What is planned giving?
If you plan on donating to an organization next month or next year, that’s not necessarily “planned giving.” Planned giving is something you outline now—but the benefits happen in the future after you are gone. Examples include: putting the Archdiocese of Louisville or your parish in your will, or naming the Archdiocese of Louisville or your parish as a beneficiary of an IRA.
Planned gifts allow donors to do something very impactful, often exceeding what they are able to do during their lifetimes. A planned gift is your legacy, supporting the values and community that you believe in long into the future.
Anyone can make a planned gift
Whether you’re currently working on an estate plan, or you’ve never heard of planned giving—it’s easy to do and isn’t restricted to people with high asset totals.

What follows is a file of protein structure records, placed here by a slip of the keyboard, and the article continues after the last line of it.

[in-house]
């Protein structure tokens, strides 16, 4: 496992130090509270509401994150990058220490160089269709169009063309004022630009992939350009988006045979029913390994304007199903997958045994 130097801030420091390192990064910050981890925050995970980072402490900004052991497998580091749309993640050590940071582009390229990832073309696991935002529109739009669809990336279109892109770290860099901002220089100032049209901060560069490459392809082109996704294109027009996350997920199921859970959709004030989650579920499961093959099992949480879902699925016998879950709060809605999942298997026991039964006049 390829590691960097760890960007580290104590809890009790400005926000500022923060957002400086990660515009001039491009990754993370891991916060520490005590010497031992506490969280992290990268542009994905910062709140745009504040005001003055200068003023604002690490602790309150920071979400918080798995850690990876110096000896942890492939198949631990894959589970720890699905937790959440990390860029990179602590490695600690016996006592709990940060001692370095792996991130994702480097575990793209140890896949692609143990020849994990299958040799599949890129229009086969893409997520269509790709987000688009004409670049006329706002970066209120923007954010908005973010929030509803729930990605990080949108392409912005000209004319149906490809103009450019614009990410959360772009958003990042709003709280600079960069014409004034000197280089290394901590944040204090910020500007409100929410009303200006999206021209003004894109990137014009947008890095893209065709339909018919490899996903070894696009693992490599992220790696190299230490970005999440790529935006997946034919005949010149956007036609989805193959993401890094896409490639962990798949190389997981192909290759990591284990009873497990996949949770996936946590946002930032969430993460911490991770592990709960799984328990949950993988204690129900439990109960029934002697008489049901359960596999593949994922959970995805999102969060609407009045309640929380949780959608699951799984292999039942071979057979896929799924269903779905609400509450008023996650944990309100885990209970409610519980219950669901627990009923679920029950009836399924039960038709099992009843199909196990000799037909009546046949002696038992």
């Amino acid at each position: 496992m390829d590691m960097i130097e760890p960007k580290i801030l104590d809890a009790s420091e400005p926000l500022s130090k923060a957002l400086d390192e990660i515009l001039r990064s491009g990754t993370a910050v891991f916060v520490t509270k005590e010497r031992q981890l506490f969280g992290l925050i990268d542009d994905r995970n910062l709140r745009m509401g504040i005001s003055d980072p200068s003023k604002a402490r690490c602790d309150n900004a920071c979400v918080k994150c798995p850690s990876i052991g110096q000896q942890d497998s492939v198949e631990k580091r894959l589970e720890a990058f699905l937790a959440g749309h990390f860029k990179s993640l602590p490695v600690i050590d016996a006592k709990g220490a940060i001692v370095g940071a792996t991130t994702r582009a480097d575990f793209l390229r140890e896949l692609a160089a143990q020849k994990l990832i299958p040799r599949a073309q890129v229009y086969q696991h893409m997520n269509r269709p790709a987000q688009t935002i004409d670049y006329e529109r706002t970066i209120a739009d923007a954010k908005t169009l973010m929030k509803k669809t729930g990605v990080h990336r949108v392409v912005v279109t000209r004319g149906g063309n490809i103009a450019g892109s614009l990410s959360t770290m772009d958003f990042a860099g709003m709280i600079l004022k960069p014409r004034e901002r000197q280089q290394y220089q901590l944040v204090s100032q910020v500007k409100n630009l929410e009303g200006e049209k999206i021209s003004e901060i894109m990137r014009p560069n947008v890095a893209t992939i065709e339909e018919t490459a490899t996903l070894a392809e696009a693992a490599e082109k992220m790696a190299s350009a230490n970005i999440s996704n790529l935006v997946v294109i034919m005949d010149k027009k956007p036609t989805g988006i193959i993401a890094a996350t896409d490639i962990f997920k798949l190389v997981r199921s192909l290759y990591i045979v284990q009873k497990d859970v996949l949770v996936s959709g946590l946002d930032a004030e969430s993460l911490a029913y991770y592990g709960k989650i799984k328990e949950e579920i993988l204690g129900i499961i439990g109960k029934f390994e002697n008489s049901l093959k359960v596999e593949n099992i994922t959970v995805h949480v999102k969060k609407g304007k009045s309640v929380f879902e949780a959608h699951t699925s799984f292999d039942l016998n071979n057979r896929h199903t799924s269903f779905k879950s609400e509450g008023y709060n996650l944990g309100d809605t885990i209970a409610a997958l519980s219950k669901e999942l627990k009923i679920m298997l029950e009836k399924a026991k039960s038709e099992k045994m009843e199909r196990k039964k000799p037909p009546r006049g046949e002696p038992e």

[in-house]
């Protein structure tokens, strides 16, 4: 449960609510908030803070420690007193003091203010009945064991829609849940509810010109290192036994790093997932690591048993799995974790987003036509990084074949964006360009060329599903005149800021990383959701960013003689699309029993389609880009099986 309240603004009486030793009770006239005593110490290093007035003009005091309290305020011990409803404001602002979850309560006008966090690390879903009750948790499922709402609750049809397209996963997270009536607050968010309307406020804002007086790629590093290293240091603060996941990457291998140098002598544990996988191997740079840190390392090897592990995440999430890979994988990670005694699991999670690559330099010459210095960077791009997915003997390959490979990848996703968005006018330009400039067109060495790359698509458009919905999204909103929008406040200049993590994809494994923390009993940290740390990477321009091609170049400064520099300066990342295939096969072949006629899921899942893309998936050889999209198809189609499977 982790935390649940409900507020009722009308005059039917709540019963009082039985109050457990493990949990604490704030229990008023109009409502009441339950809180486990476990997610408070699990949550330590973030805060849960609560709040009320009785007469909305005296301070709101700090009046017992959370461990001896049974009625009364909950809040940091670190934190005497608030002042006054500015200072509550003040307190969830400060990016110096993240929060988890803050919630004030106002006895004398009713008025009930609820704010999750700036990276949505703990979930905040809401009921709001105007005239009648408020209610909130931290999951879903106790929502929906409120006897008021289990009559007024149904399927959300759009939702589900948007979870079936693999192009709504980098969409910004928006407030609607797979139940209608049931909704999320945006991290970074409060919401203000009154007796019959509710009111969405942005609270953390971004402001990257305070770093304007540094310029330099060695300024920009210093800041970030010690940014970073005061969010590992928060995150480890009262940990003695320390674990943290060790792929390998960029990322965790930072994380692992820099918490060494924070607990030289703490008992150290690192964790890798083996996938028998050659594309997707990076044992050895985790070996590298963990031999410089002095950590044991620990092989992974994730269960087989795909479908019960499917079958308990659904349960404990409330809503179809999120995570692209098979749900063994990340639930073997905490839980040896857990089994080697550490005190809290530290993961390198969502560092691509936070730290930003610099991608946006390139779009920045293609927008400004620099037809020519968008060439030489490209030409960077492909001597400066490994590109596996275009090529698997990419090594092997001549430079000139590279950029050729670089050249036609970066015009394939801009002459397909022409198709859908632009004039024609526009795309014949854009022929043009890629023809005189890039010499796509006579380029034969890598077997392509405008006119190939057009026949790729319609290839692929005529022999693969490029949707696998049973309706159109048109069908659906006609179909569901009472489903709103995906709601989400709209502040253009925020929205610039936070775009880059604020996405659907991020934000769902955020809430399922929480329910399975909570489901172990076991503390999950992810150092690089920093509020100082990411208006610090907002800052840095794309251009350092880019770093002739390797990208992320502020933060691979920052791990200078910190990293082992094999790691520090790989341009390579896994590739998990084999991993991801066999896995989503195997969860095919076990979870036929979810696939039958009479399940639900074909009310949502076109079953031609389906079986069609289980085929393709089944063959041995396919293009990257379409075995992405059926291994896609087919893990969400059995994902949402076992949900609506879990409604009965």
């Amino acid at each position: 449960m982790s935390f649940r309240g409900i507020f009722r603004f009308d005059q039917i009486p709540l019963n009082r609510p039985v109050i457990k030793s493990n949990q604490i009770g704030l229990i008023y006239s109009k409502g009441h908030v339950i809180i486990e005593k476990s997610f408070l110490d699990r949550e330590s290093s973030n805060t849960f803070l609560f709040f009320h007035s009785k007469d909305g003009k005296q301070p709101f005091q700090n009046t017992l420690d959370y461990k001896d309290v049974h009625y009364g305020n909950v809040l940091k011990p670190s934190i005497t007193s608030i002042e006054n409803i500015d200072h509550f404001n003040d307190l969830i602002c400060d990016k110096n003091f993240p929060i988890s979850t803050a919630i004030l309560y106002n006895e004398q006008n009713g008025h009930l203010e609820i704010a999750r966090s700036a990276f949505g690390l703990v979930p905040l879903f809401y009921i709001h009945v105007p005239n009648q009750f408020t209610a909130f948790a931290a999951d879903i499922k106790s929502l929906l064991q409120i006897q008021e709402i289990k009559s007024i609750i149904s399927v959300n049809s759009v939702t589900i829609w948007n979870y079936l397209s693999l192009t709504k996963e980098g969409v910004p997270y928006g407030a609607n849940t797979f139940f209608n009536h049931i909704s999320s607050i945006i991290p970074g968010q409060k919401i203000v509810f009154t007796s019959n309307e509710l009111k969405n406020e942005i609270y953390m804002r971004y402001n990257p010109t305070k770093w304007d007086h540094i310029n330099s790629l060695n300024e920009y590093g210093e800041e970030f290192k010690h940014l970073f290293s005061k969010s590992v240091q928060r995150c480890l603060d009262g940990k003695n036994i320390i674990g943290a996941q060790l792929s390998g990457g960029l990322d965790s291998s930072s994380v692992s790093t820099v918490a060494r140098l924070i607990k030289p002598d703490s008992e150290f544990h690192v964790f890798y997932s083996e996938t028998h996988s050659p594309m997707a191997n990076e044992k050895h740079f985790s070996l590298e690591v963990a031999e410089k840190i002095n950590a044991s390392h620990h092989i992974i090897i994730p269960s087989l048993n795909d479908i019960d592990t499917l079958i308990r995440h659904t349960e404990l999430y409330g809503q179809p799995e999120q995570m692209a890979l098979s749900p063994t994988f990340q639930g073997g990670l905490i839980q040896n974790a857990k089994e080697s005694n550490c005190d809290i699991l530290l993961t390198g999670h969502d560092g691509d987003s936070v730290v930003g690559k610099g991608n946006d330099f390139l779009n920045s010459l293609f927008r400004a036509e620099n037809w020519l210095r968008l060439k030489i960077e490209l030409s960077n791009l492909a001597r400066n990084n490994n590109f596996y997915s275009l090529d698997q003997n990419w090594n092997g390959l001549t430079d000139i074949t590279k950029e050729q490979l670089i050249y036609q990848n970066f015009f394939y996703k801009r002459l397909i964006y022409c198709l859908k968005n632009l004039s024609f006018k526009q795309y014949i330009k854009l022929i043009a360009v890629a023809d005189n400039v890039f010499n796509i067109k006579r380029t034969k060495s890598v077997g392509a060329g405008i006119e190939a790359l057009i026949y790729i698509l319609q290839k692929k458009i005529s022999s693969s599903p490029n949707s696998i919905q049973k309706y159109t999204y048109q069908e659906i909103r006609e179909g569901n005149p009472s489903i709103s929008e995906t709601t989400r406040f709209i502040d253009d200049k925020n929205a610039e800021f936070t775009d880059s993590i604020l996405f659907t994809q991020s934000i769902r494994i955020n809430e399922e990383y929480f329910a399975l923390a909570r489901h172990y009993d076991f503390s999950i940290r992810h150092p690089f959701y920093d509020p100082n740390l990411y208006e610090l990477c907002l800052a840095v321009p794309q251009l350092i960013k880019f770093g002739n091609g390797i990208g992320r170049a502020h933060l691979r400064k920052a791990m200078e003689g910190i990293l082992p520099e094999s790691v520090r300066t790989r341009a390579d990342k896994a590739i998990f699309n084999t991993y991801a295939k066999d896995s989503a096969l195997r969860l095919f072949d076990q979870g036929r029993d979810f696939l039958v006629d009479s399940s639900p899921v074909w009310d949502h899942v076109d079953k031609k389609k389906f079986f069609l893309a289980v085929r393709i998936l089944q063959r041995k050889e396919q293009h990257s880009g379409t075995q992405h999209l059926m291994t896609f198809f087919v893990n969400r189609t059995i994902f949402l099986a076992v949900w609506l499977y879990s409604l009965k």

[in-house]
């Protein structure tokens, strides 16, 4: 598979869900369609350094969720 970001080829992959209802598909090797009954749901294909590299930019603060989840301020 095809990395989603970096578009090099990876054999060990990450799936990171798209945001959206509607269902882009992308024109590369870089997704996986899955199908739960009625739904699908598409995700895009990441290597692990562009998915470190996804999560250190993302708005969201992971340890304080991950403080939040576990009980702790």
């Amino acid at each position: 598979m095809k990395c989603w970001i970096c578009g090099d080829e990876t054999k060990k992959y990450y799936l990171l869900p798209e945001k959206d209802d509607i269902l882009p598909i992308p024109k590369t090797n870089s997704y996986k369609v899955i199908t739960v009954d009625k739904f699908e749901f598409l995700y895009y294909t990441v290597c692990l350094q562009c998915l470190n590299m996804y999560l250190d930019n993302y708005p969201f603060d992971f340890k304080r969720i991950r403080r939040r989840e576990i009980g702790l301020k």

It can help to think about planned giving in terms of percentages. For example, if you have two children you might plan on leaving them each 40% of your assets and earmark 20% for one or more charitable organizations that you believe in.
As you make plans—take care of your family first. Then, think about the values most important to you and how you want to pass on those ideals for future generations.
Start with conversation
It is recommended that you talk with your attorney or financial planner to navigate the most tax-efficient methods of making a gift in your estate plan.
You should talk with your loved ones about your plans—share what’s important to you and why you’ve decided to make a planned gift. This is a way to pass on your most cherished values to those closest to you.
Also understand that sometimes things change in life. Once you create a planned gift, you have the option to make changes at any time. Now is the time to get started.
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